"Either of the above scenarios is possible, as is anything in between," Battams says. "There's no doubt that Comet ISON will be closely watched. Because the comet is so far away, however, our knowledge probably won't develop much for at least a few more months."

Meanwhile, noted comet researcher John Bortle has pointed out a curious similarity between the orbit of Comet ISON and that of the Great Comet of 1680. "Purely as speculation," he says, "perhaps the two bodies could have been one a few revolutions ago."

Stay tuned for updates.

Realtime Space Weather Photo Gallery

AUTUMN LIGHTS: The onset of northern autumn means it's aurora season. For reasons researchers don't fully understand, equinoxes are the best times to see Northern Lights. And, right on cue, the Arctic Circle is glowing. Marianne Bergli sends this picture of auroras shimmering directly above Storfjord, Norway:

"Last night it was difficult to select [which part of the sky to photograph]. The auroras were dancing everywhere," says Bergli. "Eventually I was just lying on my back looking up. It was absolutely, unbelievable wonderful."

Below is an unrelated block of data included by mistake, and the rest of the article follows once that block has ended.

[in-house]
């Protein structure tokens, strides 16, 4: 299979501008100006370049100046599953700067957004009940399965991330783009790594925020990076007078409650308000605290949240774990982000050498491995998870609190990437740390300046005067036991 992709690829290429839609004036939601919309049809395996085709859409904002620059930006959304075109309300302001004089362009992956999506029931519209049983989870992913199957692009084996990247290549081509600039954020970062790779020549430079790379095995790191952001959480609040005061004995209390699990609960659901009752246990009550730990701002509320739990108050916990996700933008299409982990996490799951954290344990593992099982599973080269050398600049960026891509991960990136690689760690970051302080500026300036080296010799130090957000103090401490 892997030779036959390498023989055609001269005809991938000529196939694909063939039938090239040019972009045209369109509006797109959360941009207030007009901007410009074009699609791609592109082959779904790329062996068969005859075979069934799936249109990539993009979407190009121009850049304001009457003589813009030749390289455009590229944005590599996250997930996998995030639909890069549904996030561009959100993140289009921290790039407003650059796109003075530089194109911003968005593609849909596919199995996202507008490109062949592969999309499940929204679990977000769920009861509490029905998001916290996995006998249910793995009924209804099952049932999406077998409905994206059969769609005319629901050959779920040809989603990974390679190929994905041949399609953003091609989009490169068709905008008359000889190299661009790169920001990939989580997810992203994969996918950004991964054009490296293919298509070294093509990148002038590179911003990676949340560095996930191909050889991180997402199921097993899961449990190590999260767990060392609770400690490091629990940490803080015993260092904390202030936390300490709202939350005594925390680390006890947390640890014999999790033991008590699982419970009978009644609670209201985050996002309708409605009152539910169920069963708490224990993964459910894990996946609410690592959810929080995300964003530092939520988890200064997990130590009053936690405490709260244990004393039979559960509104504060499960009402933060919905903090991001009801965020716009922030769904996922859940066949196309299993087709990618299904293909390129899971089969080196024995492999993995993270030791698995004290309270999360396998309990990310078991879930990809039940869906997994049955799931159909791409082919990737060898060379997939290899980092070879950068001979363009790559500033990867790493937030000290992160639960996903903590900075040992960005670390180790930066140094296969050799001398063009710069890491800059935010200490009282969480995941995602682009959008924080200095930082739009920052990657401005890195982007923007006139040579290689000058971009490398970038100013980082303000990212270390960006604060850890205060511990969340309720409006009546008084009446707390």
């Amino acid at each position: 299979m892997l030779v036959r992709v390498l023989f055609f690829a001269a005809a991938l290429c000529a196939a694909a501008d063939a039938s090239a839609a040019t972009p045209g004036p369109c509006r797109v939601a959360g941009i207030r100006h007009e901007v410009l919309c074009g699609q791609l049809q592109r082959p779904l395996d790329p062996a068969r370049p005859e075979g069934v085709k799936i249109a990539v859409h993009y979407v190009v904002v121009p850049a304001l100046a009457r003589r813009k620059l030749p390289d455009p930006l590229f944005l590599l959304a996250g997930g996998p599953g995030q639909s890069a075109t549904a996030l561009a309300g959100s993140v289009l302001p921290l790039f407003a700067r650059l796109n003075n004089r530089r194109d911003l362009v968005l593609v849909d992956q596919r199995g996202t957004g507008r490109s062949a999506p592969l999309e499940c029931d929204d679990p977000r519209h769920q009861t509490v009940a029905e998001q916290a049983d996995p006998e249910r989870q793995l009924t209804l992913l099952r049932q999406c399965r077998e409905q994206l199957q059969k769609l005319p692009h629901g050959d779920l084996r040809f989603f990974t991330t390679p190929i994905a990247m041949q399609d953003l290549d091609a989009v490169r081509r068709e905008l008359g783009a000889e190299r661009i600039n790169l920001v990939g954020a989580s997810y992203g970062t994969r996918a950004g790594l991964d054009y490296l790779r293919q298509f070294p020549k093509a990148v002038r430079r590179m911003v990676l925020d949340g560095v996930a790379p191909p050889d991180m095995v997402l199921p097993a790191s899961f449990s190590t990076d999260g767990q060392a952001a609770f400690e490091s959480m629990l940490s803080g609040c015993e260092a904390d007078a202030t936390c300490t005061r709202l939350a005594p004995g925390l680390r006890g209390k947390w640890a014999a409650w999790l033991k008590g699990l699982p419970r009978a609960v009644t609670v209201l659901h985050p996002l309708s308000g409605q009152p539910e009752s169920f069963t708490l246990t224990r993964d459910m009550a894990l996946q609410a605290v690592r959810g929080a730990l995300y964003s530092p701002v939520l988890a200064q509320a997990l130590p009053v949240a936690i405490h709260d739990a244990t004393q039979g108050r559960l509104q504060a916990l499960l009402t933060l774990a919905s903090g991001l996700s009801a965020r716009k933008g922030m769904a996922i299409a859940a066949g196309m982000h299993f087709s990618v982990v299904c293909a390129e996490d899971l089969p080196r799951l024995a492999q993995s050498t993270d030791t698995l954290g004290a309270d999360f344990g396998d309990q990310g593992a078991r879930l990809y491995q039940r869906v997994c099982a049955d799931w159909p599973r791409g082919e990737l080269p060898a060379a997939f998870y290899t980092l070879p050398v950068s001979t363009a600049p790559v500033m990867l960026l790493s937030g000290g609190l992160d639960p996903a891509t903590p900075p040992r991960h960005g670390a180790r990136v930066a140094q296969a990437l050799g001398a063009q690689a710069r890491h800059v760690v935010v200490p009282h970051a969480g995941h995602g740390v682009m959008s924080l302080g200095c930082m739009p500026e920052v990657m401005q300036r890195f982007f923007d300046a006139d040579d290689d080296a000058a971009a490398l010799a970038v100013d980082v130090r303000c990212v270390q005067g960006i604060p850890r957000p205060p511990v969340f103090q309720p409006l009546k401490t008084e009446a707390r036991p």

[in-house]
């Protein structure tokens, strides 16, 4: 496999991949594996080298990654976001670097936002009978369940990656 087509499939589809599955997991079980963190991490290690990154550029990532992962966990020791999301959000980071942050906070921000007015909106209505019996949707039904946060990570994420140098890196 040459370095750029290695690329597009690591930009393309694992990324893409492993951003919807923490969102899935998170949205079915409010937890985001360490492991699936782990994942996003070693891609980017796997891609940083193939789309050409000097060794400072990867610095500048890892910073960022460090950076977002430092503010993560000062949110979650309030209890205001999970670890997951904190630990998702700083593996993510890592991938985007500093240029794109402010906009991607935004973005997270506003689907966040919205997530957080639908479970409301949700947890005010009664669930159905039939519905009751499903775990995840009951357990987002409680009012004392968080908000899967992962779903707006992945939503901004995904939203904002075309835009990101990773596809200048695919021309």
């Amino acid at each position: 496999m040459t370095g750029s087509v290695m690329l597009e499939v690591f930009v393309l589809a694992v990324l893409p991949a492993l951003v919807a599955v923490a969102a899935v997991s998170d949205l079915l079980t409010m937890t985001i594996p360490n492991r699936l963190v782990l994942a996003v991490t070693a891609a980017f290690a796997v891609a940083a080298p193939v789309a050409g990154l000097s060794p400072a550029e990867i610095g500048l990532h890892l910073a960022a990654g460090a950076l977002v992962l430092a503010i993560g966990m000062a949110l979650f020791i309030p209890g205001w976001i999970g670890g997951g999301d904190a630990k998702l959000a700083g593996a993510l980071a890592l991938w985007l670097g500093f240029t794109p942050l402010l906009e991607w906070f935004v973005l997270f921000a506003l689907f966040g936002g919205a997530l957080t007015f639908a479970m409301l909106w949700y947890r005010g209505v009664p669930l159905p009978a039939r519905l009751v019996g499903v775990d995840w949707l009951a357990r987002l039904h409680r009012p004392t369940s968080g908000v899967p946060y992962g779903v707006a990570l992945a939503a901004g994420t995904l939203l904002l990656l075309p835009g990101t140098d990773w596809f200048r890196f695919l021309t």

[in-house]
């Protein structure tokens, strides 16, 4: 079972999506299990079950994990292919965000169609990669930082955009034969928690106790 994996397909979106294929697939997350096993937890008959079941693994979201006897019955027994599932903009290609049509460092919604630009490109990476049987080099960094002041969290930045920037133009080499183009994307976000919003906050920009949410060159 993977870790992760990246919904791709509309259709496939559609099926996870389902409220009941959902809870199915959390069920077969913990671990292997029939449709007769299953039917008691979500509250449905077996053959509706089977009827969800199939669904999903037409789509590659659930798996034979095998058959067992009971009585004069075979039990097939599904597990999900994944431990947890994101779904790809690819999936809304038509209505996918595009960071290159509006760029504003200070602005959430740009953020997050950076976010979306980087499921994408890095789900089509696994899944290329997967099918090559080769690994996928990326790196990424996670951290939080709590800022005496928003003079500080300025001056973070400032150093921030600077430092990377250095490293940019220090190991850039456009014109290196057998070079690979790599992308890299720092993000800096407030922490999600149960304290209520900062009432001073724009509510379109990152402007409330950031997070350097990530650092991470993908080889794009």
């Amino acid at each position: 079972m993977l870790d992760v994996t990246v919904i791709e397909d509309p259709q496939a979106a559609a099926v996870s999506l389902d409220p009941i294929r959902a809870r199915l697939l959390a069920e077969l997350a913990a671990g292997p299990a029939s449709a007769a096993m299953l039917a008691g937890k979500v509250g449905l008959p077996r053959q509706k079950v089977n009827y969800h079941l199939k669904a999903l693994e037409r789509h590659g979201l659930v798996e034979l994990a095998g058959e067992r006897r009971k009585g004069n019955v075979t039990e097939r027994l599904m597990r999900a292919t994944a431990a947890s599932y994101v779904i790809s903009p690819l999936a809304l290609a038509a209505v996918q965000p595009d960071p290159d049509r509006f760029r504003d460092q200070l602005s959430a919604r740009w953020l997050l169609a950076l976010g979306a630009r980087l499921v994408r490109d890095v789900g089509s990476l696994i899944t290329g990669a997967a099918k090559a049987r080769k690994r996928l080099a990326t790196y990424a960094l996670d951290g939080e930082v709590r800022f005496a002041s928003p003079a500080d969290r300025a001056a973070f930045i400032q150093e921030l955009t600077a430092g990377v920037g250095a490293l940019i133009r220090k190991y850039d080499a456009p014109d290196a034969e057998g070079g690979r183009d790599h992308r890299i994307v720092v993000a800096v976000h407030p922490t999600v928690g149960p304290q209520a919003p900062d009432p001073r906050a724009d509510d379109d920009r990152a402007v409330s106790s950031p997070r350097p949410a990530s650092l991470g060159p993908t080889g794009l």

As the week begins, the solar wind velocity is low (~350 km/s), but at this time of year it only takes a gentle gust to ignite bright auroras around the Arctic Circle. High-latitude sky watchers should remain alert for auroras. Aurora alerts: text, voice.

Realtime Aurora Photo Gallery


Realtime Noctilucent Cloud Photo Gallery
[previous years: 2003, 2004, 2005, 2006, 2007, 2008, 2009, 2011]

  Near Earth Asteroids
Potentially Hazardous Asteroids (PHAs) are space rocks larger than approximately 100m that can come closer to Earth than 0.05 AU. None of the known PHAs is on a collision course with our planet, although astronomers are finding new ones all the time.